Eggs and Sumac in Pottery – A Lebanese Breakfast

Eggs and Sumac with yoghurt

The Lebanese are bacillophobic, but their fear of bacteria is somewhat selective and irrational. Growing up, most chicken I had was cooked until all trace of moisture had evaporated. Runny eggs? Forget it. Sashimi? Unheard of. Yet, from the age of five, I have been enjoying delicacies such as kibbeh nayyeh (raw minced beef/lamb), liyyeh (raw tallow fat) and even raw liver (which is great by the way, with nothing but finely ground black pepper and a sprinkle of salt). It seemed that lamb and beef were exempt from germs, if your uncle knew the butcher, but a nice fresh piece of raw kingfish was out of the question. Things are changing, and sushi is now all the rage (I have a good story about that, but I’ll save it till later), but it seems there is no convincing my fellow compatriots of the virtues of a buttery, creamy egg yolk that is barely starting to set. For instance, my good friend Ludwig, upon a recent visit to Lebanon tried to make his brother scrambled eggs. The eggs were organic and fresh, and Ludwig cooked them to perfection, but his brother still would not touch them because they were still “raw”! Instead, the normal way of eating eggs would be frying them until the whites were golden crisp and the yolks were completely dry. Then and only then would they be safe! It was only when I came to Australia in 2001 when I saw the lunacy of this approach.

A jar of sumac

Now that I’ve sufficiently ranted, it is worth mentioning that we do have some excellent egg recipes. Eggs with qawarma (lamb preserved in its fat) for instance rivals the best eggs and sausages, truly. Another favourite of mine is eggs with sumac. Sumac is both the sumac plant and the dried crushed berries that grow on it. Sumac, verjuice and pomegranate molasses form a trinity in the Lebanese villager’s mouneh (larder) and they serve the purpose of providing acidity, and are excellent substitutes for lemon juice, especially in the mountains where citrus trees can not grow. The use of pottery to cook the eggs is also traditional, and with sufficiently low heat, you will be able to achieve crisp egg whites, while maintaining a creamy yolk. Sumac sprinkled on top of the eggs is wonderfully decorative, and its acidity is not overwhelming, but is aromatic and interesting.

Eggs with sumac recipe

There is really nothing to this recipe. Put a ceramic fry pan on a low flame and add a tablespoon of olive oil. When the oil is hot, crack the eggs on top. After a minute or two, add your salt, pepper and sumac. How much you add depends on your taste, but I’d say half a teaspoon of sumac for each egg. Keep frying until the egg whites have set. Serve with fresh Lebanese bread and Greek-style yoghurt.


  • This is my favorite way of eating eggs! Sumac and yogurt add the best acidity to them.
    We do eat them runny in my family, (I cannot stand the hard boiled yolk) and Lebanese even eat "oeuf à la coque"(bayd brecht)and even raw eggs as long as they are from "known source and are organic (baladeh to set the local feel). I would not eat raw eggs because of texture cringe, or raw meat because I am not really into red meat, not to mention I would not even touch it raw without latex gloves. Although I do love sushi and I am still getting used to the raw fish part. Not always evident.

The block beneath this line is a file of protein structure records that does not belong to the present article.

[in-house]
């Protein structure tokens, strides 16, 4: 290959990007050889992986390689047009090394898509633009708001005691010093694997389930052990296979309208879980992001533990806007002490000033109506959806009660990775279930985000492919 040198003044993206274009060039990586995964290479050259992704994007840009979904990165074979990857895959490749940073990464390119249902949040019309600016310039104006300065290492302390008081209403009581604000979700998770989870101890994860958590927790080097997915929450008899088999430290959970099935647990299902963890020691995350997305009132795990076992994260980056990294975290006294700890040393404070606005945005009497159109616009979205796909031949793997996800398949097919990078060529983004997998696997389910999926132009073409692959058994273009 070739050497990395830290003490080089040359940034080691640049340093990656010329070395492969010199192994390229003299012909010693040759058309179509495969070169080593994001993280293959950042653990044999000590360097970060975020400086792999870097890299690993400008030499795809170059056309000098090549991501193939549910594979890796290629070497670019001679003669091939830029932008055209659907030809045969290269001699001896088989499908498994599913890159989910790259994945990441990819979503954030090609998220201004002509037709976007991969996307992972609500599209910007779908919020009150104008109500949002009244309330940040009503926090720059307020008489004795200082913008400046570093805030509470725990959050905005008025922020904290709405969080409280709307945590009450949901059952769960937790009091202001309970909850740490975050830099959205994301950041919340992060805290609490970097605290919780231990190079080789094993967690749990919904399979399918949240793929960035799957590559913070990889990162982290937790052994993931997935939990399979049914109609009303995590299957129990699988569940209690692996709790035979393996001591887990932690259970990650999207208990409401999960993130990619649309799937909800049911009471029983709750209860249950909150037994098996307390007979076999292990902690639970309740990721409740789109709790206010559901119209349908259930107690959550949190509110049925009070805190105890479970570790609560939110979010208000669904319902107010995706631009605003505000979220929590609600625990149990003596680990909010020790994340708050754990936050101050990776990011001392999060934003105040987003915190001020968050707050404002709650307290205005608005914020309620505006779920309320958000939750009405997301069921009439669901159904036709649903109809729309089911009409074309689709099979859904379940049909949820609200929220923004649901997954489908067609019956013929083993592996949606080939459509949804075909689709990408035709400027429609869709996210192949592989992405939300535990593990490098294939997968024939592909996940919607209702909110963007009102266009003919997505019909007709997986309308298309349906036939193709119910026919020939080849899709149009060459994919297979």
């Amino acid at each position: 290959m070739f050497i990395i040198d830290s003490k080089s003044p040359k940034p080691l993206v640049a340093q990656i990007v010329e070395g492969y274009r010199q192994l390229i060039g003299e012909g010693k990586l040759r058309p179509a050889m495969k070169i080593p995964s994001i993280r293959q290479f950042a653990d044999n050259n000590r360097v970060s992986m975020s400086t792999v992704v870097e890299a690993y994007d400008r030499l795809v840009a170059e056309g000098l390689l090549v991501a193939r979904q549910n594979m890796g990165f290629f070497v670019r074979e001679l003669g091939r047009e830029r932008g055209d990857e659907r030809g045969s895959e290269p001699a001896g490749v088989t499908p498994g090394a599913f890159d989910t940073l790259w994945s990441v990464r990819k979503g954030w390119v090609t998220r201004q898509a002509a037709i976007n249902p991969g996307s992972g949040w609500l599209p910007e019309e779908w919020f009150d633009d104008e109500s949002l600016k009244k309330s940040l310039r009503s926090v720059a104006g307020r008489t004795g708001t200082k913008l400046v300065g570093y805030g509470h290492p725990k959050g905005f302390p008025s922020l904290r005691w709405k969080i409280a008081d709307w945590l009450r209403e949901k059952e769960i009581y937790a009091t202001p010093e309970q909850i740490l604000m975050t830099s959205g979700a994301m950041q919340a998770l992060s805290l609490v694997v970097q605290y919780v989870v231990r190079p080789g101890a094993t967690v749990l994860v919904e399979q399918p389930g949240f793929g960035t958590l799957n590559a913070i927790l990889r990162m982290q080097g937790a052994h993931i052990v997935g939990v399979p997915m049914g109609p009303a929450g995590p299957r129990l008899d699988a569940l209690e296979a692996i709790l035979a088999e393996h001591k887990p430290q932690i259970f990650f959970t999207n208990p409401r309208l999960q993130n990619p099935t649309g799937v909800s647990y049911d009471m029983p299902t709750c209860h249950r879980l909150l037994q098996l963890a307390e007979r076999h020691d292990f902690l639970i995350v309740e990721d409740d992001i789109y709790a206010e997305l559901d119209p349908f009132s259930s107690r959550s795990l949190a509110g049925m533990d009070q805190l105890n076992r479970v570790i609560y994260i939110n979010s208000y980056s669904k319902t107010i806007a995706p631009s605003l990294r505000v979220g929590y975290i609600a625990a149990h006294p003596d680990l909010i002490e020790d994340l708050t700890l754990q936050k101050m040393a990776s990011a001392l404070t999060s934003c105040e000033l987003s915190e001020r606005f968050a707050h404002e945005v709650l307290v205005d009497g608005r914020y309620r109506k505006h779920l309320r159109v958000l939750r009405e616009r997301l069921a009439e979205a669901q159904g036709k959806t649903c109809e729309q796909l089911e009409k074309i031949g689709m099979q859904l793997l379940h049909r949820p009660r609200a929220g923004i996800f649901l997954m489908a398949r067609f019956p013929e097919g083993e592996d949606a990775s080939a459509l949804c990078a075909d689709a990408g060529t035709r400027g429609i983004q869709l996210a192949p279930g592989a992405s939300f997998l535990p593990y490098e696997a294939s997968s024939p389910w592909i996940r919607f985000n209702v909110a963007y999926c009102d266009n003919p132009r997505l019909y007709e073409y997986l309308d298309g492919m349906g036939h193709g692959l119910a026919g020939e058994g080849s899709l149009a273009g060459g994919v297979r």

But back to the eggs, my dad used to get them from "trusted source" and we would eat them "à la coque" I cannot seem to remember the english word soft cooked maybe?
    Sorry for spamming your blog today, but you seem to talk about stuff I like. Cya!

  • Hi Viviane
    I thought that bayd brecht was actually raw. You are right though, raw or undercooked eggs are popular, but in my recent visits, I've noticed that people are really scared mainly because of the worry about avian influenza. The English eat "dippy egg and soldiers", which is the equivalent of oeuf a la coque.
    Oh, and please don't apologise for spamming my blog. We bloggers live for comments 🙂 So thank you!

  • Bayd Brecht varies from raw to soft boiled. Avian flu days paranoia are gone now, the paranoia trend lately was for H1N1 and even this is fading now.
    So back to normal egg eating. Some restaurants even serve eggs with awerma in clay pans. Quite popular. Next time you visit you should visit some of the diners that have gotten the traditional food in young atmosphere such as Zaatar w Zeit.

  • next time stop by Deir el-Kamar and check this little place with pink umbrellas on the side of the street; they only have outside seating and play nice jazz music (not loud George Wassuf!) and serve all their dishes in the clay pots with eggs and such.

  • Viviane – how good is awarma and eggs? love it. I caught Zaatar w Zeit right before I left for Sydney in 2001. I love their food. Glad to hear that paranoia levels have dropped

    Joumana – I was in Deir el Amar in July. Had ambariz which was tasty. Visited Beit Eddine as well. I'm upset that I missed out on the clay pot cooking 🙁

  • this looks great! wheres your favourite zaatar in sydney? i know a lebanese guy who runs the E lounge in glebe, does an amazing base with jordanian zaatar mix. god, i want some now x

  • Hey Amanda
    I always take my own with if I go to a bakery. Mine is Lebanese zaatar that I have sent from back home especially. I live in Earlwood, so I go a bakery in arncliffe for manakish when I have a craving 🙂

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